By Abbey Delk
COVID-19 has reached the White House. President Donald Trump revealed early Friday morning that he and First Lady Melania Trump tested positive for the coronavirus.
In a tweet on Friday, October 2 sent at 12:54 a.m., Trump said that both he and the First Lady had begun the quarantine process. “We will get through this TOGETHER,” he reassured his Twitter followers.
However, by Friday afternoon, Trump was transported via helicopter to Walter Reed National Medical Center to receive antiviral drugs and more close attention from doctors, according to the New York Times. Since then, the public has received conflicting pictures of the president’s current condition.
Dr. Sean Conley said in a statement that Trump “is improving,” but White House Chief of Staff Mark Meadows was less optimistic about the president’s health. “The president’s vitals over the last 24 hours were very concerning and the next 48 hours will be critical in terms of his care,” said Meadows. “We’re still not on a clear path to a full recovery.”
According to two anonymous sources close to the president who spoke separately to the New York Times, Trump had difficulty breathing before moving to Walter Reed on Friday. This prompted his doctors to administer supplemental oxygen to the president before transferring him to the hospital “where he could be monitored with better equipment and treated more rapidly in case of trouble,” according to the Times. Conley has said publicly that Trump is not currently on supplemental oxygen at Walter Reed but did not comment on whether the president had received it before arriving at the hospital, according to the Times. When asked why the president was moved to Walter Reed, Conley responded, “Because he’s the president of the United States.”
Trump, for his part, has displayed optimism about his health and recovery. “Doing well, I think! Thank you to all. LOVE!!” he tweeted late on Friday night from the hospital.
However, some medical experts express concern that Trump may be especially vulnerable to the virus. Dr. Jeremy Faust, an emergency medicine physician at Brigham & Women’s Hospital in Boston called Trump’s diagnosis “a nightmare,” according to the New York Times. “When we first learned about this disease, it was the patients who fit the president’s description who we were most worried about,” Faust explained.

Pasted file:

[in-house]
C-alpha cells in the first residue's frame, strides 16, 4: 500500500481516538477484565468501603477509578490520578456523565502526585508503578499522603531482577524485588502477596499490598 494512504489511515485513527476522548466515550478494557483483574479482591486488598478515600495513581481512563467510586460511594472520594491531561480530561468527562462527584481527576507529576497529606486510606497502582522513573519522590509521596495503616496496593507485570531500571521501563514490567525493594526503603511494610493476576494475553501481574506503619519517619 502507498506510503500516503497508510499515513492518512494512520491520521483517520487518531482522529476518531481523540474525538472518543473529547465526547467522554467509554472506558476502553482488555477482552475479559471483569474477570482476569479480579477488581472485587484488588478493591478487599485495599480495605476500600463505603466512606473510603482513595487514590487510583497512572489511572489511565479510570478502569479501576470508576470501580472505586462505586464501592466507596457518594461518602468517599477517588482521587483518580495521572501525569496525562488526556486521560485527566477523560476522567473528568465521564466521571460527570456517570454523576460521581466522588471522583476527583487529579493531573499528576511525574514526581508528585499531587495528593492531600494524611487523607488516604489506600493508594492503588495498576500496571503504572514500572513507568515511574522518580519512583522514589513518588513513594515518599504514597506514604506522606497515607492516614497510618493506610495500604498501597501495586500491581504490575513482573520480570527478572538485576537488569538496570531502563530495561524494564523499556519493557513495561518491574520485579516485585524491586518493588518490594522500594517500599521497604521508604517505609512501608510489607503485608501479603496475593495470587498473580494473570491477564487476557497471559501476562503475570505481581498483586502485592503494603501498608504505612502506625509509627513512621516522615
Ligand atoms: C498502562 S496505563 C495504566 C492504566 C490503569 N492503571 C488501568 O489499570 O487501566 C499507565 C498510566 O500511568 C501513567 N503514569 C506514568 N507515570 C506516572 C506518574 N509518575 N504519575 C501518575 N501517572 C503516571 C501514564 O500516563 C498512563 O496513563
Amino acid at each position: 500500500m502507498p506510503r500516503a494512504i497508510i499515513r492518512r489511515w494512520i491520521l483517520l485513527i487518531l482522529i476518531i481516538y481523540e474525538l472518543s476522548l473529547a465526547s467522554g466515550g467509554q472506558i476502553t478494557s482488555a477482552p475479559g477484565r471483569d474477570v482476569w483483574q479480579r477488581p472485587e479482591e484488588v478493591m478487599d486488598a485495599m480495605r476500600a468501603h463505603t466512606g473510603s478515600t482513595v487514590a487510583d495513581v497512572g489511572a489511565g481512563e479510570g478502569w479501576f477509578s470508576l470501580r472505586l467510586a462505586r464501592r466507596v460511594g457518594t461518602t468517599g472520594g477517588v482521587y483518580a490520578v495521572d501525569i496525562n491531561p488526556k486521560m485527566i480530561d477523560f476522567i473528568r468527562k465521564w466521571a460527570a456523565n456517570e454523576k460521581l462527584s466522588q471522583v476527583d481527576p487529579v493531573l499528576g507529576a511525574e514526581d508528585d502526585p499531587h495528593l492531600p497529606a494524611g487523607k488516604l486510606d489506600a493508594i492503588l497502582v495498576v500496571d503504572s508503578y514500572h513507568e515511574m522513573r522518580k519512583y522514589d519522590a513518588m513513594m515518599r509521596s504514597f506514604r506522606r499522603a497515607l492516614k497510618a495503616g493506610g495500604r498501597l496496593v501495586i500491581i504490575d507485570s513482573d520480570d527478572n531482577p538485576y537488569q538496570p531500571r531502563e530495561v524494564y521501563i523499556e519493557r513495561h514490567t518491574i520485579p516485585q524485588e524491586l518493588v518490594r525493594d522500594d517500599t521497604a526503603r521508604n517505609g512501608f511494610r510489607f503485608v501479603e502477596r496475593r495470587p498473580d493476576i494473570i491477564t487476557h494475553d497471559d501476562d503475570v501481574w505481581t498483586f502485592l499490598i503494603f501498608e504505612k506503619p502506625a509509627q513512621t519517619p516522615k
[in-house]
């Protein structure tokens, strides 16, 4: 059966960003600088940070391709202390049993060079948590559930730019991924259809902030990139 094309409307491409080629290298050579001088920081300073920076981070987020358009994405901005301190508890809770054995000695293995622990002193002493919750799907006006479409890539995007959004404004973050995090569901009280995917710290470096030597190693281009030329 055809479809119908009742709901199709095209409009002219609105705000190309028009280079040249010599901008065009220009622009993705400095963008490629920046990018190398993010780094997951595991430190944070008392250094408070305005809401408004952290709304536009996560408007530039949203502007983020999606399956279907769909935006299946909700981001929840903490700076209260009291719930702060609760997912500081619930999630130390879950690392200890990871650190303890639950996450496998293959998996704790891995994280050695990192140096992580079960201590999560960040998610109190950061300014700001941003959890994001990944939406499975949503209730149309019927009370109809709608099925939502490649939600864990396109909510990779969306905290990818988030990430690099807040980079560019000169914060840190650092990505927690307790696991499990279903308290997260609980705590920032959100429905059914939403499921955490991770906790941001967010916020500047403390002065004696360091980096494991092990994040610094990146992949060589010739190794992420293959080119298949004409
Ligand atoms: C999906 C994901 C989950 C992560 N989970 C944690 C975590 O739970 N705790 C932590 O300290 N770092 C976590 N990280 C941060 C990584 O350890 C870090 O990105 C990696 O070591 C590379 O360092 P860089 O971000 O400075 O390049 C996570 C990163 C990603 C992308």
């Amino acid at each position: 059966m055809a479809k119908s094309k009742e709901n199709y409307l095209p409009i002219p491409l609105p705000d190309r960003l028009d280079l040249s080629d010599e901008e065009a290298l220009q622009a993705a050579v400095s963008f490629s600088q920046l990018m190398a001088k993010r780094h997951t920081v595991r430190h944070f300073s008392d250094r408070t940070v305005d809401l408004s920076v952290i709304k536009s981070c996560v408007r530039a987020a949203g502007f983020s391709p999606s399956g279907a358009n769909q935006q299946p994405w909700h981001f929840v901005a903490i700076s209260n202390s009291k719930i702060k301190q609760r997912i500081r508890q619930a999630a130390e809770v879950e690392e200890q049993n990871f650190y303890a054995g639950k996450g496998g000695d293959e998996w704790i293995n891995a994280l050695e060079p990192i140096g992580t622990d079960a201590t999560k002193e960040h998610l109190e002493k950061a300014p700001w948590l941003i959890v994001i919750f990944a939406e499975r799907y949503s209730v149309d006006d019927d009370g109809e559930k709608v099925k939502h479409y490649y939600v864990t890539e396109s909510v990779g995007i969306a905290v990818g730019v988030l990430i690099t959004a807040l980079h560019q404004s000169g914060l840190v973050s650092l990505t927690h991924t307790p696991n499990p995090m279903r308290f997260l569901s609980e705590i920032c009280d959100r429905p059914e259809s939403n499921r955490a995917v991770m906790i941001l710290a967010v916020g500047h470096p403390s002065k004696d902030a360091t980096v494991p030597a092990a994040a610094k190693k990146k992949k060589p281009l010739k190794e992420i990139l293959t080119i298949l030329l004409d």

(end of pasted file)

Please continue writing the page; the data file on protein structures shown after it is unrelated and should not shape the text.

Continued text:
Conley has also implied that the president received his coronavirus diagnosis earlier than Friday morning. He said publicly on Friday that Trump was “just 72 hours into the diagnosis now,” meaning that the president would have been diagnosed by midday on Wednesday, September 30. This raises concerns that the president might have risked exposing others to the virus at campaign events on Wednesday night and Thursday, where he did not wear a mask, according to the New York Times.
It is possible that the president was exposed to the coronavirus or, if he was already positive, exposed others to the virus at the announcement of Judge Amy Coney Barrett’s nomination to the Supreme Court, which took place in the White House Rose Garden. At least seven people at the event have since tested positive for COVID-19, including former White House Counselor Kellyanne Conway and former New Jersey Gov. Chris Christie, according to USA Today. It is also possible, though not confirmed, that the president was exposed to the virus by his advisor Hope Hicks, who also tested positive for the coronavirus and was not at the Rose Garden event, according to USA Today. The exact cause of Trump’s contraction of the virus remains uncertain.
Trump’s diagnosis would have come less than 24 hours after facing former Vice President Joe Biden in the first presidential debate on Tuesday night. Biden and his wife have both since tested negative for COVID-19. In a tweet on Friday, Biden said, “I hope this serves as a reminder: wear a mask, social distance, and wash your hands.”